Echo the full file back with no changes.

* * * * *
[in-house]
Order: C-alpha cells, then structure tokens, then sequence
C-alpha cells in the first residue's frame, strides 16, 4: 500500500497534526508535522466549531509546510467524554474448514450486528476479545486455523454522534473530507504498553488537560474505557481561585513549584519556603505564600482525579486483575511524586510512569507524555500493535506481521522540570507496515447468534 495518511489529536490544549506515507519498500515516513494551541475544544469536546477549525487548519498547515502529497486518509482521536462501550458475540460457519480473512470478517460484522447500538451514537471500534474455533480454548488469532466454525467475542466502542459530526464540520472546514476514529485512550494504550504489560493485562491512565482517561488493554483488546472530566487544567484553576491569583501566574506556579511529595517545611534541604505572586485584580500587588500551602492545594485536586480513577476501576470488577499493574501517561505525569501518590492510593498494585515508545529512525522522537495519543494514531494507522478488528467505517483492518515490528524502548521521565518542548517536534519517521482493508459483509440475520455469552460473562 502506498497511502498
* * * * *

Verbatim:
[in-house]
Order: C-alpha cells, then structure tokens, then sequence
C-alpha cells in the first residue's frame, strides 16, 4: 500500500497534526508535522466549531509546510467524554474448514450486528476479545486455523454522534473530507504498553488537560474505557481561585513549584519556603505564600482525579486483575511524586510512569507524555500493535506481521522540570507496515447468534 495518511489529536490544549506515507519498500515516513494551541475544544469536546477549525487548519498547515502529497486518509482521536462501550458475540460457519480473512470478517460484522447500538451514537471500534474455533480454548488469532466454525467475542466502542459530526464540520472546514476514529485512550494504550504489560493485562491512565482517561488493554483488546472530566487544567484553576491569583501566574506556579511529595517545611534541604505572586485584580500587588500551602492545594485536586480513577476501576470488577499493574501517561505525569501518590492510593498494585515508545529512525522522537495519543494514531494507522478488528467505517483492518515490528524502548521521565518542548517536534519517521482493508459483509440475520455469552460473562 502506498497511502498